Salvatore Pane's debut novel, Last Call in the City of Bridges, follows Michael Bishop, a hard-drinking, video-game-playing, dead-end-job-toiling 25-year-old who's about to meet his match in Ivy Chase, a pastor's daughter. I spoke with Pane about the influence of social media, independent presses and, of course, the unknowability of Kanye West.
Teddy Wayne: You're about the same age as your narrator, Michael Bishop, and you're connected to social media and a serious fan of video games. What made you "turn against" these things in your novel?
Salvatore Pane: I'm wholly addicted to Facebook, Twitter and Wordpress, and I just did a publicity stunt for the novel where I live-streamed myself playing Nintendo games from the '80s for five straight hours. But even I recognize the dangers in these tendencies, how people my age have less and less physical interaction with their friends and family. So much of my social life is done online, liking wedding photos and baby pictures of people I haven't actually spoken to in years. It's kind of terrifying, yet I'm totally caught up in the black hole of the internet. I can't imagine my life without it now, and that scares me. It should scare you too.
Last Call in the City of Bridges is set in a very specific historical time and is filled with real-world references. Would you talk a little about this?
In some ways, I wanted the book to have a timeless feel. It's about a young man figuring his life out and what matters. But I thought it would be disingenuous to write about a contemporary 20-something and not have his worldview completely colored by the nauseating amount of pop culture he's no doubt absorbed. Our generation came of age with Nintendo and cable television and Napster. Every conversation I have with someone in my age group inevitably circles back to pop culture, to The Walking Dead or Kanye West or what have you. I don't know how to write an honest novel about the types of people I know without using real-world references. I never even considered coming up with fake ones. It felt too artificial for a novel that in many ways is about artificiality.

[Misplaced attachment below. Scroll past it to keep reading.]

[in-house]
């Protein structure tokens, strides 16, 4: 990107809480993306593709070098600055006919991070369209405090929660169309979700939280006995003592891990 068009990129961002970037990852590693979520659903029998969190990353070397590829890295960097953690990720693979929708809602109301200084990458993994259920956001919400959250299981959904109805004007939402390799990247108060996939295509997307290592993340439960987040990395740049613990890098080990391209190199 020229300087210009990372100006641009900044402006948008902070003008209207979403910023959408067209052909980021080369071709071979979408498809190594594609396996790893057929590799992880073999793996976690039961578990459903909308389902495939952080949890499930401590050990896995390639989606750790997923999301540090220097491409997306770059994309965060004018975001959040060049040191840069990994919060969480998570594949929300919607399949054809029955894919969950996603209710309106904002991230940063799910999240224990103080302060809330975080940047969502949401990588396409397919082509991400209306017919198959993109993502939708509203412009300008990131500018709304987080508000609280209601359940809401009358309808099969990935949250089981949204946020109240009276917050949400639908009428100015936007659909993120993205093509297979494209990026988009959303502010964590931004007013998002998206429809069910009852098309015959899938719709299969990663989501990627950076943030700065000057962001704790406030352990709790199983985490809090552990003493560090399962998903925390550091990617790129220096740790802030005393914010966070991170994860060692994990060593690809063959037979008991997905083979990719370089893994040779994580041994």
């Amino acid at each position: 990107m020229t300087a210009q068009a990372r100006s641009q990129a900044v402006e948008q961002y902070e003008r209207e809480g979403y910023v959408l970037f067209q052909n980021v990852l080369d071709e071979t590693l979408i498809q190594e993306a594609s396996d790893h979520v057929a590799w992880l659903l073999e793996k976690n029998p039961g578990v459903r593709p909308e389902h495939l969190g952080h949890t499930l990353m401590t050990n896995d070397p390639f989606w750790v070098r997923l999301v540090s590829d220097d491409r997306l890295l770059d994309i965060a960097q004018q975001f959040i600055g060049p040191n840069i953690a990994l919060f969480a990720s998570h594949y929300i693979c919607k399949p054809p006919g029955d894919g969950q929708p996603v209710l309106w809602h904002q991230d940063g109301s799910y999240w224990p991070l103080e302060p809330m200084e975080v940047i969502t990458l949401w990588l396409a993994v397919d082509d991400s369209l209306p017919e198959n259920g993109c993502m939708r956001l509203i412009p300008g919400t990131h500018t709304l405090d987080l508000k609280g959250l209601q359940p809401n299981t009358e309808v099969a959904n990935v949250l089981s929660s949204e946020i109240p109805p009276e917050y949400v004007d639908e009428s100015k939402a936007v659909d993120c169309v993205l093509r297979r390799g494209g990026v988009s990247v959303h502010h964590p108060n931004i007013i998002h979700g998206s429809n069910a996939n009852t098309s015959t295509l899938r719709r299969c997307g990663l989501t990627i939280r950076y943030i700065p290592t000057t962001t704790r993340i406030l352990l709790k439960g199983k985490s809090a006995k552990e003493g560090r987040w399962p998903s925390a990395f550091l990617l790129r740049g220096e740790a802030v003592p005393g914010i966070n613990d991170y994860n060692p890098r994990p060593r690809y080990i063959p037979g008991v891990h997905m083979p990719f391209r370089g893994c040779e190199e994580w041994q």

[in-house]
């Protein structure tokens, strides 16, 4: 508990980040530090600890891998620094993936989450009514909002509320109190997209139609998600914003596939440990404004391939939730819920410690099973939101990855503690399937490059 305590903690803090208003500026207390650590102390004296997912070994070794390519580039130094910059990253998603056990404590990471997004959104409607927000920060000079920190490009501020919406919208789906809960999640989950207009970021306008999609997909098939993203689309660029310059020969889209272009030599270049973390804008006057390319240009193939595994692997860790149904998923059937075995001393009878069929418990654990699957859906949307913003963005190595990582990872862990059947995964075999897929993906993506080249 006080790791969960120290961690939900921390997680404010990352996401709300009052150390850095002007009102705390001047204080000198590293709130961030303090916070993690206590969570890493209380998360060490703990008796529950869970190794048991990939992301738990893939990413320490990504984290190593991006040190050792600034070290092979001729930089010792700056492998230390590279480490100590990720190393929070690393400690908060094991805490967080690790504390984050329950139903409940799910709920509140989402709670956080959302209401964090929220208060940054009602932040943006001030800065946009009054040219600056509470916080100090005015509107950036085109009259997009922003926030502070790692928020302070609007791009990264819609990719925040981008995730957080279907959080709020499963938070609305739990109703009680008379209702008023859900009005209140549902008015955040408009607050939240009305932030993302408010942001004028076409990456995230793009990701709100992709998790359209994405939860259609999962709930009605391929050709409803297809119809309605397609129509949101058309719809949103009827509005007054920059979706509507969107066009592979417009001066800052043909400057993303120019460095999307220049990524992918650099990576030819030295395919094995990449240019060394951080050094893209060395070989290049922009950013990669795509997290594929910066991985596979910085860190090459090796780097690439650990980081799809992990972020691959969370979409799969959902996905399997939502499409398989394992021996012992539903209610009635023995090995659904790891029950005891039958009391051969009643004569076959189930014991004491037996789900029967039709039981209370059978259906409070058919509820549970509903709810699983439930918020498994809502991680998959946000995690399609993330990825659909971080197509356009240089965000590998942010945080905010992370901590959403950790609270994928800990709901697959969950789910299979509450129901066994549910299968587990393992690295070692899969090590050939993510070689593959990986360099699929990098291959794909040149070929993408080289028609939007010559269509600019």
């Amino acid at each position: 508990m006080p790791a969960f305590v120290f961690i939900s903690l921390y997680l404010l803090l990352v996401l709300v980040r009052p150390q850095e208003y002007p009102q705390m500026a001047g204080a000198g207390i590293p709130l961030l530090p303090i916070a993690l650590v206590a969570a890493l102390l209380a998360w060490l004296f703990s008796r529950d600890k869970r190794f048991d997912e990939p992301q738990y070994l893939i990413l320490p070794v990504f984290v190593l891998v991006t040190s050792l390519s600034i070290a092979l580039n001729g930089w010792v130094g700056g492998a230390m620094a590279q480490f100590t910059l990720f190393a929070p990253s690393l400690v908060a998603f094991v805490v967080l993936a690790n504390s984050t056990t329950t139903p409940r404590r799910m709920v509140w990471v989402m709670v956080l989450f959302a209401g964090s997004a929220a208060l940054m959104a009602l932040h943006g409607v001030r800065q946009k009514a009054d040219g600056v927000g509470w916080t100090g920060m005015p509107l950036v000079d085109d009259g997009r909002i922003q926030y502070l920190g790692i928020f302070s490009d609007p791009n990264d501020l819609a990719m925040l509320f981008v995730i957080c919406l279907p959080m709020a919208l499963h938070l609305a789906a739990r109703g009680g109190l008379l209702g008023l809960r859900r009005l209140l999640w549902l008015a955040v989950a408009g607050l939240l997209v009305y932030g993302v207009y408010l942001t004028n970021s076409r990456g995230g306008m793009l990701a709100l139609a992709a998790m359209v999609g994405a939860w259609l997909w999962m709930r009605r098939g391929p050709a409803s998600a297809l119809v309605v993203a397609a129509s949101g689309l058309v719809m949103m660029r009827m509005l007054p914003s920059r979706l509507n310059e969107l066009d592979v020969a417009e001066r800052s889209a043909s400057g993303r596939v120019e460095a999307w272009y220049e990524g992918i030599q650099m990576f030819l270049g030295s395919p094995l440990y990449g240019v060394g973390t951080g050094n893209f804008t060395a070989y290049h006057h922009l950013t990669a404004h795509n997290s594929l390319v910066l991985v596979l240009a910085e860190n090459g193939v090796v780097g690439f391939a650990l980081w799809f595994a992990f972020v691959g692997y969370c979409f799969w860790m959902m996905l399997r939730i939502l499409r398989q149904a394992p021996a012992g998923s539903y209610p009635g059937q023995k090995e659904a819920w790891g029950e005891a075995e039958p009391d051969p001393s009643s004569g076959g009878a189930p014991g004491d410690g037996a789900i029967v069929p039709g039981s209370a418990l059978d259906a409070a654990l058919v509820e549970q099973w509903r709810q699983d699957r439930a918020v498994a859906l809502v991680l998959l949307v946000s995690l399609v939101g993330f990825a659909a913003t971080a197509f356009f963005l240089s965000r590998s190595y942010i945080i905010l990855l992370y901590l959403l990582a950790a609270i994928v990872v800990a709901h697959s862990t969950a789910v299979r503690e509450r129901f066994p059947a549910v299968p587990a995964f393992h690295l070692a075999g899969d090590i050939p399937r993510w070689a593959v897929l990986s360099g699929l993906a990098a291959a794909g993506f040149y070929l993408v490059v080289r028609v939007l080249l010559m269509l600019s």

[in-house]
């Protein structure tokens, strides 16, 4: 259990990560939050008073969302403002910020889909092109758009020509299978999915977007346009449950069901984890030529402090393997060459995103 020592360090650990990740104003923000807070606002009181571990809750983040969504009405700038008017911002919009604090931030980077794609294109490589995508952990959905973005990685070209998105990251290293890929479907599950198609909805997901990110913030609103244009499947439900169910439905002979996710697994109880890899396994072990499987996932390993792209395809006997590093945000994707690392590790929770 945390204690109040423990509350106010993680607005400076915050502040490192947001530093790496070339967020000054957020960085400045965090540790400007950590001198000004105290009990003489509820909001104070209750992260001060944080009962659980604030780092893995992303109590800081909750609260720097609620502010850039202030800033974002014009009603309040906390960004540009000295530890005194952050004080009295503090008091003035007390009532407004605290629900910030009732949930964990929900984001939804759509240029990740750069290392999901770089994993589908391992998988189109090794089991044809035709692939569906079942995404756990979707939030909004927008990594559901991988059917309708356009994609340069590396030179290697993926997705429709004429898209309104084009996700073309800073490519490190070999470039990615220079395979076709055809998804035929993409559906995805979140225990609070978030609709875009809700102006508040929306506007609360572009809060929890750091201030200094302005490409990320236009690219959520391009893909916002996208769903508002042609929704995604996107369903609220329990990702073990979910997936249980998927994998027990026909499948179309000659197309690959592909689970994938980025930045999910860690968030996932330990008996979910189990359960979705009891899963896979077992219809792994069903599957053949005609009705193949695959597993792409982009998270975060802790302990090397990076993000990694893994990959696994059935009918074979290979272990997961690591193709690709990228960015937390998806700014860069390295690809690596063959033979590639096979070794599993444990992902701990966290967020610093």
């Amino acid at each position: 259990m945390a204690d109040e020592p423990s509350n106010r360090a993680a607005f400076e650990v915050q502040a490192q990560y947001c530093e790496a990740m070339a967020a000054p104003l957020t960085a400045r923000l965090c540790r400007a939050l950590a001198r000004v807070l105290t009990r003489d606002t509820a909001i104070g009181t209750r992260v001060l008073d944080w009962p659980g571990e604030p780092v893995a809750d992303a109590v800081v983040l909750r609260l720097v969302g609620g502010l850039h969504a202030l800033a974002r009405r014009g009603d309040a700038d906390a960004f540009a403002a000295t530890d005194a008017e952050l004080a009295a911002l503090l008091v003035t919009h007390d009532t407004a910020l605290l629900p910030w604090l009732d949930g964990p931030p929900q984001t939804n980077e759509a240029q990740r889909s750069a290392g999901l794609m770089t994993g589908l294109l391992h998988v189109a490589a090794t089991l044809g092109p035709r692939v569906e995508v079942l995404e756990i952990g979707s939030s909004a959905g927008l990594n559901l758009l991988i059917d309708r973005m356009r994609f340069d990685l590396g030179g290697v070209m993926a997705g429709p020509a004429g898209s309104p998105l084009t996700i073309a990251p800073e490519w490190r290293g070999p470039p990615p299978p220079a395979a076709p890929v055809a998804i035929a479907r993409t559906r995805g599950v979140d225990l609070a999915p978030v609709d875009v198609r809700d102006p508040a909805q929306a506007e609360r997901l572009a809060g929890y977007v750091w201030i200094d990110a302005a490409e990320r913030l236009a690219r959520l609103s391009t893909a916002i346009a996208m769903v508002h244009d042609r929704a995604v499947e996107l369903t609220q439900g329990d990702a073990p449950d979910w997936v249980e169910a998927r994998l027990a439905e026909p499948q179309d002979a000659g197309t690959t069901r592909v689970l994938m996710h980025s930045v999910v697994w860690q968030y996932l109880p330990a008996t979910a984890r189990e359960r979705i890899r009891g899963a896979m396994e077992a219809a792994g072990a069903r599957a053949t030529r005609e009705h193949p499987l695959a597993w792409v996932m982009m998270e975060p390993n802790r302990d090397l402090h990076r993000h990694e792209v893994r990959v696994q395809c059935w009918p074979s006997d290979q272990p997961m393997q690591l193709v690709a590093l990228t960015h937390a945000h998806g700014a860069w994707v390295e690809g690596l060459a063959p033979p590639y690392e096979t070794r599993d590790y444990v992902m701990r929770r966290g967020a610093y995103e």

Small, independent presses have undergone a real resurgence in the last few years. What are thoughts on this shift?
I love so many novels put out by the major New York publishers, and I love just as many novels put out by the smaller presses. Usually those titles are experimental or smaller in scope, and I like that, I really do. There's a boutique quality to those books. A punk rock boutique quality if that makes any sense. And there's so much more access to smaller publishers. Last Call in the City of Bridges is being put out by Braddock Avenue Books, and I spent so much time hanging out with the two founders, Jeffrey Condran and Robert Peluso. They gave me a say on every level of the book's production. The cover, the book trailer, the tour -- everything. And often, we just hung out and watched sports. I'm not sure every writer gets that kind of treatment.
Kanye West seems to serve as a moral guide post for your narrator. Why Kanye?
I worship at the altar of Kanye West. He's a musical genius, and My Beautiful Dark Twisted Fantasy is, in my opinion, the greatest piece of art anyone from my generation has yet to produce. He's in the novel because he's the perfect avatar for this generation. He's an insecure narcissist who believes he's been put on earth for a very specific reason. He thinks he's special, and he's constantly out there on Twitter making his feelings known, making himself public. But we never get to know the real Kanye. We only get this public internet image. That's what so many of us non-famous people are producing on Facebook, not reflections of our true selves, but internet mirror house images.
Your novel uses a coming-of-age story to inform a cultural critique. Why did you decide to use this form?
Michael Bishop had to be part of the culture. He couldn't be outside of it. If I wanted to do cultural critique, I felt like I couldn't have him be a 70-year-old professor thinking about the Internet and smoking a pipe. Michael is a product of his generation. He was raised on Nintendo and later the Internet, MP3s, and 9/11. He loves internet culture maybe more than anyone else in the novel, but it also gnaws at him because he knows it's all artificial. But he can't pull himself out. He's less likely to delete his Facebook profile than I am.